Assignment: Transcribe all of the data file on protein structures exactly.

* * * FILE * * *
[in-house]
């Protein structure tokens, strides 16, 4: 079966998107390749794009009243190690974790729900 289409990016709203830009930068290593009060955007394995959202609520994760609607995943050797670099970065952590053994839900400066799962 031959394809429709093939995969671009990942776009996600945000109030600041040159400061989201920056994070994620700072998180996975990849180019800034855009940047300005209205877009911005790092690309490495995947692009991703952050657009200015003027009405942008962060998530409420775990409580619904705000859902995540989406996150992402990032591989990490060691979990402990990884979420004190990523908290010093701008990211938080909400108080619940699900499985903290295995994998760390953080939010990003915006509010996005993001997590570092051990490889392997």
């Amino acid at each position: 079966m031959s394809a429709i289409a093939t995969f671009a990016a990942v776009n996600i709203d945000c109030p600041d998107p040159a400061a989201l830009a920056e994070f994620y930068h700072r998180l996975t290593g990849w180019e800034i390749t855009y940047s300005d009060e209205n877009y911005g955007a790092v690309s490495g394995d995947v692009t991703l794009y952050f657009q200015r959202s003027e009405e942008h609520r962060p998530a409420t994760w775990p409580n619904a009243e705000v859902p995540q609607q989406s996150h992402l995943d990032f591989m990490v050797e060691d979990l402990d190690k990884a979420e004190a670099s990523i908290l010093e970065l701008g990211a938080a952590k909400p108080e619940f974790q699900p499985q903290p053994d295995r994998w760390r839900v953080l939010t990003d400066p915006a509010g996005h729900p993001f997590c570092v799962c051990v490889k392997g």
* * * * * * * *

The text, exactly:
[in-house]
């Protein structure tokens, strides 16, 4: 079966998107390749794009009243190690974790729900 289409990016709203830009930068290593009060955007394995959202609520994760609607995943050797670099970065952590053994839900400066799962 031959394809429709093939995969671009990942776009996600945000109030600041040159400061989201920056994070994620700072998180996975990849180019800034855009940047300005209205877009911005790092690309490495995947692009991703952050657009200015003027009405942008962060998530409420775990409580619904705000859902995540989406996150992402990032591989990490060691979990402990990884979420004190990523908290010093701008990211938080909400108080619940699900499985903290295995994998760390953080939010990003915006509010996005993001997590570092051990490889392997």
């Amino acid at each position: 079966m031959s394809a429709i289409a093939t995969f671009a990016a990942v776009n996600i709203d945000c109030p600041d998107p040159a400061a989201l830009a920056e994070f994620y930068h700072r998180l996975t290593g990849w180019e800034i390749t855009y940047s300005d009060e209205n877009y911005g955007a790092v690309s490495g394995d995947v692009t991703l794009y952050f657009q200015r959202s003027e009405e942008h609520r962060p998530a409420t994760w775990p409580n619904a009243e705000v859902p995540q609607q989406s996150h992402l995943d990032f591989m990490v050797e060691d979990l402990d190690k990884a979420e004190a670099s990523i908290l010093e970065l701008g990211a938080a952590k909400p108080e619940f974790q699900p499985q903290p053994d295995r994998w760390r839900v953080l939010t990003d400066p915006a509010g996005h729900p993001f997590c570092v799962c051990v490889k392997g």